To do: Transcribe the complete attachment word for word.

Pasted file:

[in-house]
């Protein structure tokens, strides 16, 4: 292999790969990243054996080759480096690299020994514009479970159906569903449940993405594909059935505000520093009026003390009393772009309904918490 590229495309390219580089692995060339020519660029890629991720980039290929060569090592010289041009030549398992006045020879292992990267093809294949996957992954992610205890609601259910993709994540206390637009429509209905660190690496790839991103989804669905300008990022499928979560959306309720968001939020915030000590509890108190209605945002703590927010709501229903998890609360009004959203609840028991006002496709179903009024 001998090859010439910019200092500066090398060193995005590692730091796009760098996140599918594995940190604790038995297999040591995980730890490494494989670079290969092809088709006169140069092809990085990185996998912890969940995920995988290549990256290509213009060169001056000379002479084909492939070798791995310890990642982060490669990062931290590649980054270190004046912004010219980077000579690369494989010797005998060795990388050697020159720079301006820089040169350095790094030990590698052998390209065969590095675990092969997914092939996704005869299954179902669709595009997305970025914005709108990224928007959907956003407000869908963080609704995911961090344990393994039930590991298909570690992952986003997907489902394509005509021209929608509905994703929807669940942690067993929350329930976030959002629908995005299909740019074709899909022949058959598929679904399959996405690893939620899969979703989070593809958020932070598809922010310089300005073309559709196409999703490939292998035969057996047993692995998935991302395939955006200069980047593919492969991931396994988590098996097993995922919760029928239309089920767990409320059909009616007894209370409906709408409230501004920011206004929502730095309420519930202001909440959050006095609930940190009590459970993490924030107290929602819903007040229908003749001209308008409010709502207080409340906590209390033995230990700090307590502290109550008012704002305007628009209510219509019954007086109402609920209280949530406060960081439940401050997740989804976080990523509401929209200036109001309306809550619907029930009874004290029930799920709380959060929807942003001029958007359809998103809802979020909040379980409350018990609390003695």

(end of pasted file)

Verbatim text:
[in-house]
């Protein structure tokens, strides 16, 4: 292999790969990243054996080759480096690299020994514009479970159906569903449940993405594909059935505000520093009026003390009393772009309904918490 590229495309390219580089692995060339020519660029890629991720980039290929060569090592010289041009030549398992006045020879292992990267093809294949996957992954992610205890609601259910993709994540206390637009429509209905660190690496790839991103989804669905300008990022499928979560959306309720968001939020915030000590509890108190209605945002703590927010709501229903998890609360009004959203609840028991006002496709179903009024 001998090859010439910019200092500066090398060193995005590692730091796009760098996140599918594995940190604790038995297999040591995980730890490494494989670079290969092809088709006169140069092809990085990185996998912890969940995920995988290549990256290509213009060169001056000379002479084909492939070798791995310890990642982060490669990062931290590649980054270190004046912004010219980077000579690369494989010797005998060795990388050697020159720079301006820089040169350095790094030990590698052998390209065969590095675990092969997914092939996704005869299954179902669709595009997305970025914005709108990224928007959907956003407000869908963080609704995911961090344990393994039930590991298909570690992952986003997907489902394509005509021209929608509905994703929807669940942690067993929350329930976030959002629908995005299909740019074709899909022949058959598929679904399959996405690893939620899969979703989070593809958020932070598809922010310089300005073309559709196409999703490939292998035969057996047993692995998935991302395939955006200069980047593919492969991931396994988590098996097993995922919760029928239309089920767990409320059909009616007894209370409906709408409230501004920011206004929502730095309420519930202001909440959050006095609930940190009590459970993490924030107290929602819903007040229908003749001209308008409010709502207080409340906590209390033995230990700090307590502290109550008012704002305007628009209510219509019954007086109402609920209280949530406060960081439940401050997740989804976080990523509401929209200036109001309306809550619907029930009874004290029930799920709380959060929807942003001029958007359809998103809802979020909040379980409350018990609390003695």